This article is based on tax law for the tax year ending 28 February 2021.
A Special Trust is created for a person who has a disability. The trust receives interest income from investments made in the trust's name, and pays yearly medical expenses on behalf of the beneficiary with the disability. What will the tax implications be in the trust's name & in the beneficiary's name?
We accept that the beneficiary, the person with a disability as defined in section 6B(1), has a vested right to the income of the trust. If not, we agree with you that the payment of the medical expenses, from the income that accrued to the beneficiaries, would constitute a vesting event.
The trust, special trust or otherwise, cannot make a deduction of the medical expenditure incurred on behalf of a beneficiary of the trust. The principle is that the trustees, in paying these expenses actually vested an amount in the beneficiary (or distributed an amount that vested in the beneficiary). The beneficiary will then be entitled to the section 6B rebate. SARS confirms this in their guide – paragraph 5.8 when they say that:
“Although a special trust is taxable at the rates of normal tax applicable to a natural person, it is not a natural person and accordingly does not qualify for any rebate or exemption that applies only to natural persons, for example, the primary, secondary and tertiary rebates under section 6, the medical tax credits under sections 6A and 6B, or the interest exemption under section 10(1)(i).”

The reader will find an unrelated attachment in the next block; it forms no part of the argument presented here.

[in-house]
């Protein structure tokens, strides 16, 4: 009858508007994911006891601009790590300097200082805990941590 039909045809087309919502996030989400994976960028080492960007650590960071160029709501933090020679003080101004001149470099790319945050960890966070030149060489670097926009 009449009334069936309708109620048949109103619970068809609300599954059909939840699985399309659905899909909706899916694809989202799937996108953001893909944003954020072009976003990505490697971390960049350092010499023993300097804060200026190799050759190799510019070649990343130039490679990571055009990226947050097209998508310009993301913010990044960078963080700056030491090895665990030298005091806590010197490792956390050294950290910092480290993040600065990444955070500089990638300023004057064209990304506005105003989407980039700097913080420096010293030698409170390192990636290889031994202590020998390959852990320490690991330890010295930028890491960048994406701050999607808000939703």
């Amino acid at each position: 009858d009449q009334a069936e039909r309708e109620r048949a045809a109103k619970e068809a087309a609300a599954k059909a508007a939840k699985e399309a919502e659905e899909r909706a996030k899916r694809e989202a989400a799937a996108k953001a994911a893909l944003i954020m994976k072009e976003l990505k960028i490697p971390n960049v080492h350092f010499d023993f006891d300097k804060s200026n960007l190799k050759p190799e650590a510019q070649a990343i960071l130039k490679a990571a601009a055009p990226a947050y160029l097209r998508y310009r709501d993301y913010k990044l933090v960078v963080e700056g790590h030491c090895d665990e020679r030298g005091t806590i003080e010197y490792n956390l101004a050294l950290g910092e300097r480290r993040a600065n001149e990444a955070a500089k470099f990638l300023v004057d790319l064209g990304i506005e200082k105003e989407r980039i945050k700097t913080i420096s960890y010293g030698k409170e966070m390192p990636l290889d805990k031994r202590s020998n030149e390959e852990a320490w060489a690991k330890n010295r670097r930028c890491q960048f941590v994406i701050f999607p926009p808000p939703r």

For the beneficiary, to the extent that the amounts so vested constitute ‘income’, the amounts will be included in his or her gross income. The problem, with regard to the medical expenses, is to prove that it was ‘paid by the person’. Section 25B(3) only deals with a deduction or allowance, but we submit that there is a good argument to be made that the beneficiary actually paid the amounts in question.
Access commentary on the Nature of the rights of beneficiaries on the Webinar-On-Demand here.